One of the most difficult things about reviewing a friend’s book is not merely the challenge of writing objectively about it, but avoiding looking for your friend in the characters he creates. And given Sean Froyd‘s love of beer, I assumed he had based Rolig the Dwarf on himself. Early in Inanis the Hooded, that diminutive figure loses his cool when discovering that the beer in his tankard has suddenly (and inexplicably) turned sour.
I would expect a similar reaction from Sean if a tankard of his beloved beverage did not meet his exacting expectations.
While I enjoyed Sean’s book, it was clear this was his first effort at a sustained narrative. The prose at times was clunky with a few sentences which fell flat while others seemed contrived. But, despite the occasional awkward language, the book did on the whole read well. More importantly, the story was richly imagined. Sean succeeded in creating an interesting fantasy realm with an engaging quest.
The very beginning reminded me of Michael Crichton’s debut novel, The Andromeda Strain (the inspiration for the eponymous 1971 movie) when an old man finds a baby alive after the plague has ravaged a town. In Crichton’s book, an old man a a baby are a town’s only survivors when a space ship bearing an alien virus lands nearby.
From there, we jump ahead several years to the village of Ternwas, as yet unaffected by the plague where we see some tension between the aforementioned beer-loving dwarf and a teenager in his charge, Henki, a girl with unusual powers. When the plague later wipes out all in the town except this pair, they set off in search of the aged Inanis to see if he can help find a means of stopping the plague.
On their journey, they encounter a variety of obstacles, both supernatural and otherwise. And once they find the hooded shaman, they must make it to the “bell city” of Jang Si Dor where he can help the one-time foundling learn to use her powers. (For that foundling has grown up to be our heroine.)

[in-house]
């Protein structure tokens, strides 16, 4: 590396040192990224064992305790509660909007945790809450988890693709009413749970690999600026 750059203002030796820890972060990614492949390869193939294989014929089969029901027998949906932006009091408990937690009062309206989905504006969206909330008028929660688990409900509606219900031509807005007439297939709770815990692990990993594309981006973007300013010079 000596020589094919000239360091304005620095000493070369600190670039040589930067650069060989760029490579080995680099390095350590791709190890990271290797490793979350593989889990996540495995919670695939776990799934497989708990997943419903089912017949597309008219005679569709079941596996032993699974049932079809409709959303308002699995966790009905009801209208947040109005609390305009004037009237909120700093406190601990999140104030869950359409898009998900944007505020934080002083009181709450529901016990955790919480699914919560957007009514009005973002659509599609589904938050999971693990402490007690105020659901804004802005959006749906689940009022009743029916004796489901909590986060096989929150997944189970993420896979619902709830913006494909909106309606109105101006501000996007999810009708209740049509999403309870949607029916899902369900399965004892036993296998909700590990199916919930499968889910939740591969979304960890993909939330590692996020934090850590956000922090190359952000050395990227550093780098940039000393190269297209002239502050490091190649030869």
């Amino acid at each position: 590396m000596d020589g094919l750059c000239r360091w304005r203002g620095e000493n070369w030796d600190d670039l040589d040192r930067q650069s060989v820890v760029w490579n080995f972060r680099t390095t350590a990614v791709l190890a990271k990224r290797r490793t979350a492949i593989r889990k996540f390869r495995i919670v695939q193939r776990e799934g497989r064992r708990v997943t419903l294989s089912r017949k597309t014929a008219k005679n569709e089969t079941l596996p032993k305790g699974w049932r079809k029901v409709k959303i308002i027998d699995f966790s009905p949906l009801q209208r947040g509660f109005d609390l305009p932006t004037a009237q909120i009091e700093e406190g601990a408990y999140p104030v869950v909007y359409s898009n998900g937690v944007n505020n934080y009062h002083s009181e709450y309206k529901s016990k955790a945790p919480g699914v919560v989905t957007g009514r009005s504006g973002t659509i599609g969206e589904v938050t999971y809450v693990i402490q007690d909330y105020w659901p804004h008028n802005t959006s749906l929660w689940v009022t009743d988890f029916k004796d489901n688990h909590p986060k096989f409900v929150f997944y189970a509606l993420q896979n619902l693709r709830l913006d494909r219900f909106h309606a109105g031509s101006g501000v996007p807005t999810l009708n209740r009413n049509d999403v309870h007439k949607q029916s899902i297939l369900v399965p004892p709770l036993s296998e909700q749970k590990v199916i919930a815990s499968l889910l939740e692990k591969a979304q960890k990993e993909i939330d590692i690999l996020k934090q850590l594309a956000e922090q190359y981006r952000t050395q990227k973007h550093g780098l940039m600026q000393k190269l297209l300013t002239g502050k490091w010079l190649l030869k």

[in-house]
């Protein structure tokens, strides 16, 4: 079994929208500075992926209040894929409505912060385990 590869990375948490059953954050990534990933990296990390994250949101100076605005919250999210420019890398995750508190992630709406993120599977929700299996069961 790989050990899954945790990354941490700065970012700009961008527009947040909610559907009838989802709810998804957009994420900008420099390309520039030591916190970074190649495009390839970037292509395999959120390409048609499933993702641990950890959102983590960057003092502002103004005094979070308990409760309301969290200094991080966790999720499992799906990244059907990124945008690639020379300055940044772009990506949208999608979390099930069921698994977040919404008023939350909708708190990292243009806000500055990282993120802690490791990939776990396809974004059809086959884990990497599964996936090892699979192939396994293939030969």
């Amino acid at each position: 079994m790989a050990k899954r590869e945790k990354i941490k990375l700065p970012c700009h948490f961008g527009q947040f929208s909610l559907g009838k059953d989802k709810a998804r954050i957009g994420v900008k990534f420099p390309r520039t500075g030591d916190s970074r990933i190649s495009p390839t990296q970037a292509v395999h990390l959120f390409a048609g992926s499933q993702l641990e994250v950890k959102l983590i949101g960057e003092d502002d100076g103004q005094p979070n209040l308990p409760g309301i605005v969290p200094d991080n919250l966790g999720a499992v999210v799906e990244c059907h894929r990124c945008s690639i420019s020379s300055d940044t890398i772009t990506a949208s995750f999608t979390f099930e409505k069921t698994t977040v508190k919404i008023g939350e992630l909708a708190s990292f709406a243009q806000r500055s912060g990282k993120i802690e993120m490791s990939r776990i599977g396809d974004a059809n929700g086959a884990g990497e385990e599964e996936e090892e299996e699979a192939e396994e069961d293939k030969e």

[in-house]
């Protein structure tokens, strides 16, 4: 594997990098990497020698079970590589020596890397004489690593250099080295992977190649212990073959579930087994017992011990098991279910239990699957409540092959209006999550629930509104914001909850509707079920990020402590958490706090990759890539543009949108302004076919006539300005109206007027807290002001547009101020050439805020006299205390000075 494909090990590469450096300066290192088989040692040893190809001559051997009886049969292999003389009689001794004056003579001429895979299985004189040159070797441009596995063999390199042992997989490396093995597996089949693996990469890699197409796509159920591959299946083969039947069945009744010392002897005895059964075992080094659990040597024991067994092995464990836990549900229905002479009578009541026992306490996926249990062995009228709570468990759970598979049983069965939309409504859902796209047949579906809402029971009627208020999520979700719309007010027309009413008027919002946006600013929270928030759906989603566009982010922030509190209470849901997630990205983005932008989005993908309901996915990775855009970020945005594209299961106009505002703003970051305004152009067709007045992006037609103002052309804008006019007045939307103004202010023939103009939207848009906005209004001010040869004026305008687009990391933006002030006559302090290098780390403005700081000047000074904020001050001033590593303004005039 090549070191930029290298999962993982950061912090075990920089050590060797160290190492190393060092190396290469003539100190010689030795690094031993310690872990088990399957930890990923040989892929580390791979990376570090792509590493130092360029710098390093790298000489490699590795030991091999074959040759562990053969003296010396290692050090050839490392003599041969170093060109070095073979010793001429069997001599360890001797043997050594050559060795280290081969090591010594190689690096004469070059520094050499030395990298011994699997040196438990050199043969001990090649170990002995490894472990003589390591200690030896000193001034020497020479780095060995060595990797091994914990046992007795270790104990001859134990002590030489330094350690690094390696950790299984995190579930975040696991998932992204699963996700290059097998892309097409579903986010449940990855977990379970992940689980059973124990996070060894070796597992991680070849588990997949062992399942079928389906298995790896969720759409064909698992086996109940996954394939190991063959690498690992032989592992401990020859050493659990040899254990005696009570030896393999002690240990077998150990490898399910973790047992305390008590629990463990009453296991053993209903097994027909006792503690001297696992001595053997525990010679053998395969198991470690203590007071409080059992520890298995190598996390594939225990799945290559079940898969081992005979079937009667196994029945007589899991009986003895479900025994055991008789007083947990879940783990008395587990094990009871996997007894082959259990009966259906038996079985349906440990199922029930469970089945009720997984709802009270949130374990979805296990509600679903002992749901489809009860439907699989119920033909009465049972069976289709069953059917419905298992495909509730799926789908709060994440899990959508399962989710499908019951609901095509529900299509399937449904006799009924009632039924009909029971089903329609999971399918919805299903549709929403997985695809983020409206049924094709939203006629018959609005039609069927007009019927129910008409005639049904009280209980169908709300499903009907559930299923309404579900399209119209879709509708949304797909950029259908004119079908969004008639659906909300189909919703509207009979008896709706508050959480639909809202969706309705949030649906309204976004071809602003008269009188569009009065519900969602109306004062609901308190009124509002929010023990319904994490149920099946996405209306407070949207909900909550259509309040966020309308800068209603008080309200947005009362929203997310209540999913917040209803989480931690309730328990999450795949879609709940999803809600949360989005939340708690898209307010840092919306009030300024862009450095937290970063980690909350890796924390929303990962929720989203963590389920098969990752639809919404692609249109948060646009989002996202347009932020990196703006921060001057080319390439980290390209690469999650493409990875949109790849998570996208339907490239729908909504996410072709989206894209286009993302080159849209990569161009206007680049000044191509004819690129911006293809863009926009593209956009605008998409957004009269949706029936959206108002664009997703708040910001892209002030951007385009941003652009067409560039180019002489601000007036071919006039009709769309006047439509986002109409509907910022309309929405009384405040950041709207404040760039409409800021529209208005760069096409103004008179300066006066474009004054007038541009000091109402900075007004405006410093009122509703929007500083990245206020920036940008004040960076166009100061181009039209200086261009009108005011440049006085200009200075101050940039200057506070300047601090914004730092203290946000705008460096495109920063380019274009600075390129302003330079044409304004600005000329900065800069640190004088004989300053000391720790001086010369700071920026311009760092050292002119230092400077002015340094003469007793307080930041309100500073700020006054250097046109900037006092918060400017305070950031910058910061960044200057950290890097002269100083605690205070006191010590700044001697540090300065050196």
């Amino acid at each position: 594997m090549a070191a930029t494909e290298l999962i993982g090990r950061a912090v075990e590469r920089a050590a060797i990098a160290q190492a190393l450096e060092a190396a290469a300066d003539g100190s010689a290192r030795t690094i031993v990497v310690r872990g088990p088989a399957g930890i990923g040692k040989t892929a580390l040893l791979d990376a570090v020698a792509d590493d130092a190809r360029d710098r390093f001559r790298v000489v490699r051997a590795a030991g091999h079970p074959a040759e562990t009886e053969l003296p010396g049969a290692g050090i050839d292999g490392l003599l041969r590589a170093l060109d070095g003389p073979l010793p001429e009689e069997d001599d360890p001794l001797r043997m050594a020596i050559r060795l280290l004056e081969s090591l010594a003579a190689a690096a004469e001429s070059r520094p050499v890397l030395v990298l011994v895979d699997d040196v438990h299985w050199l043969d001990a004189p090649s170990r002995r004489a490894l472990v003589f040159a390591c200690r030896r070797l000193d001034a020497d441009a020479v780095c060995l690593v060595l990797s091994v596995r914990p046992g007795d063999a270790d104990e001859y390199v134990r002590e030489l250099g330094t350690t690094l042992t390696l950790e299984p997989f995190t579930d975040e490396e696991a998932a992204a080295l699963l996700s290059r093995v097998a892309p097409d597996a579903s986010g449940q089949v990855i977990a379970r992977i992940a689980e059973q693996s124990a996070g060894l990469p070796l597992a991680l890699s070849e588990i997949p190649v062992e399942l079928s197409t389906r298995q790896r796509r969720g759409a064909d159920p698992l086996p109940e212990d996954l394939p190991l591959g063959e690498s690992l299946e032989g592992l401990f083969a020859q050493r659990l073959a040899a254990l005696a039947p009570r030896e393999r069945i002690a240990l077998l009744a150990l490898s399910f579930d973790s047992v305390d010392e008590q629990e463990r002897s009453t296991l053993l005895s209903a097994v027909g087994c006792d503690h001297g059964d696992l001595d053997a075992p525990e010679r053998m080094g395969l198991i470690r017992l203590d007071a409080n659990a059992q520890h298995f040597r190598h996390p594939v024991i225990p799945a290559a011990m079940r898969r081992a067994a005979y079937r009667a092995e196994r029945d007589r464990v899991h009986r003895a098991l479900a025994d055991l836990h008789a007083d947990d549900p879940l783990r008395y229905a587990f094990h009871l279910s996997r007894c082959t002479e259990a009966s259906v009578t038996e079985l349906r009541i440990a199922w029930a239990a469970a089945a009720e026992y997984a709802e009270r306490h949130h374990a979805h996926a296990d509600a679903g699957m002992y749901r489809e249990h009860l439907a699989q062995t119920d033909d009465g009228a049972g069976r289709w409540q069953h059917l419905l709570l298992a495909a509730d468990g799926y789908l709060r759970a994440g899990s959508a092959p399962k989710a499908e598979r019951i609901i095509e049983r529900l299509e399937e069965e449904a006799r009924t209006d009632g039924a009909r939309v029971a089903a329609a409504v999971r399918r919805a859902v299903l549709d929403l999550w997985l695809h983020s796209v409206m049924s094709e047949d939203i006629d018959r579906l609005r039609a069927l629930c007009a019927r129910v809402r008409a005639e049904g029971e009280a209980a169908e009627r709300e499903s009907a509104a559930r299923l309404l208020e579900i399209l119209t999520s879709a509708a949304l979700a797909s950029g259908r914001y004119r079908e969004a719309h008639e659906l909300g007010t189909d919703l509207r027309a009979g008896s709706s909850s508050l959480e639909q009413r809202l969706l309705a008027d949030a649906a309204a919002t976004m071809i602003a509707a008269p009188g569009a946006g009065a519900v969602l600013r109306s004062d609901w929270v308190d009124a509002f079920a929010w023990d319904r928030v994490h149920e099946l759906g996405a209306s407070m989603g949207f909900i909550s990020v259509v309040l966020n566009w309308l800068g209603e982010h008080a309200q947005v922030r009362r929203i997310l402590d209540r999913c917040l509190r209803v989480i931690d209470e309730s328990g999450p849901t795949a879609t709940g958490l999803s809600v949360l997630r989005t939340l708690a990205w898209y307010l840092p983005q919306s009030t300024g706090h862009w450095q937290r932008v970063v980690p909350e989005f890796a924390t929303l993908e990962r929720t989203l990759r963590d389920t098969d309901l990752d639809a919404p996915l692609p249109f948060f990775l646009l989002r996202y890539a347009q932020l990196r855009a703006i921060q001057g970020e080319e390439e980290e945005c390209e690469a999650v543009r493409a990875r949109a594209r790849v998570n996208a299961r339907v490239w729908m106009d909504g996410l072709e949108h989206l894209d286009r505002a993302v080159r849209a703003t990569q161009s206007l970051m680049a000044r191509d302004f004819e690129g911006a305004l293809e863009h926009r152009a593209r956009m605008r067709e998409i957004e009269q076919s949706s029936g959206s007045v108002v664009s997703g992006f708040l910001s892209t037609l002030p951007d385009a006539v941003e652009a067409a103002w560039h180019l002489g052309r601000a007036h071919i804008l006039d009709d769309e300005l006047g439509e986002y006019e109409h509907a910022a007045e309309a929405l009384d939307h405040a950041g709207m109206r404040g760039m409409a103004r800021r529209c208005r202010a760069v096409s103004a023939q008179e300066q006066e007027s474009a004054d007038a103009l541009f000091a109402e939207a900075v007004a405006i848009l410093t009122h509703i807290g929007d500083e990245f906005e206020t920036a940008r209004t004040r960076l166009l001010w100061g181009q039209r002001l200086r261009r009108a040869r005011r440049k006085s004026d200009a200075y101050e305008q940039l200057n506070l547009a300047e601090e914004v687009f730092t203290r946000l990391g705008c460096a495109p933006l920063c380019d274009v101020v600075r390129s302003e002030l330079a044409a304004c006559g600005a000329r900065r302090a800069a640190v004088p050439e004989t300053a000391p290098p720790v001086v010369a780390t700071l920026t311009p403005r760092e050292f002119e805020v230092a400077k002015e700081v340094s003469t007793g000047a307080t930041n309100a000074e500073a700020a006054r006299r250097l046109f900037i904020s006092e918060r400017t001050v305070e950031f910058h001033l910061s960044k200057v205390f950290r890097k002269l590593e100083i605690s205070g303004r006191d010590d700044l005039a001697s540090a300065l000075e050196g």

Like many authors of good fantasy fiction, Sean has created a variety of unusual beings, which have unnatural powers as well as unexpected weaknesses. As I learned about these creatures, I learned a little bit more about my friend. And even saw elements of some of the myths we studied together in several passages.
I thoroughly enjoyed the book and wanted to know what happened to the characters after they completed their quest and wanted to know more about the world my friend had created. I wish he had fleshed out its history a little more than he had, putting that into his story as Tolkien had done in his Lord of the Rings.
While the book is rough at times, it is a good read. It has elements of some of the best fantasy books. And I found it much more enjoyable than a good number of works which have been published by large presses. By contrast, Sean published this book on his own.
The real advantage of self-publishing is that my friend can make his story available to the world without meeting the expectations of various publishers with their own expectations of what is marketable and their own ideas about a book’s merits. And that’s not the only advantage. We can see the first works of authors who have not yet reached their potential.
Engaging as the book is, it is clearly a first effort at narrative fiction. And while Inanis shows some similarities to the works of such gifted writers of fantasy fiction as J.R.R. Tolkien, Terry Brooks and Stephen Donaldson, my friend has not yet reached their level.
But, it is clear from reading this book that he has the capacity to do so. Each of them was older than Sean when he published the work which secured his reputation as a leading author of fantasy fiction.
With his commitment to story-telling and persistent effort, Sean Froyd will no doubt soon enter their ranks. And those of us who read his book today will be able to see the development of one of the future leading writers in the fantasy genre while exploring a world different than our own and enjoying a good tale.
We should be grateful for the opportunities that self-publishing allows and grateful to Amazon for providing a marketplace for self-published works. A friend of mine was able to publish the first of what is sure to be a large and engaging body of work. And readers like you and me can discover a story which the powers that be in the publishing industry (for whatever reason) might otherwise have ignored.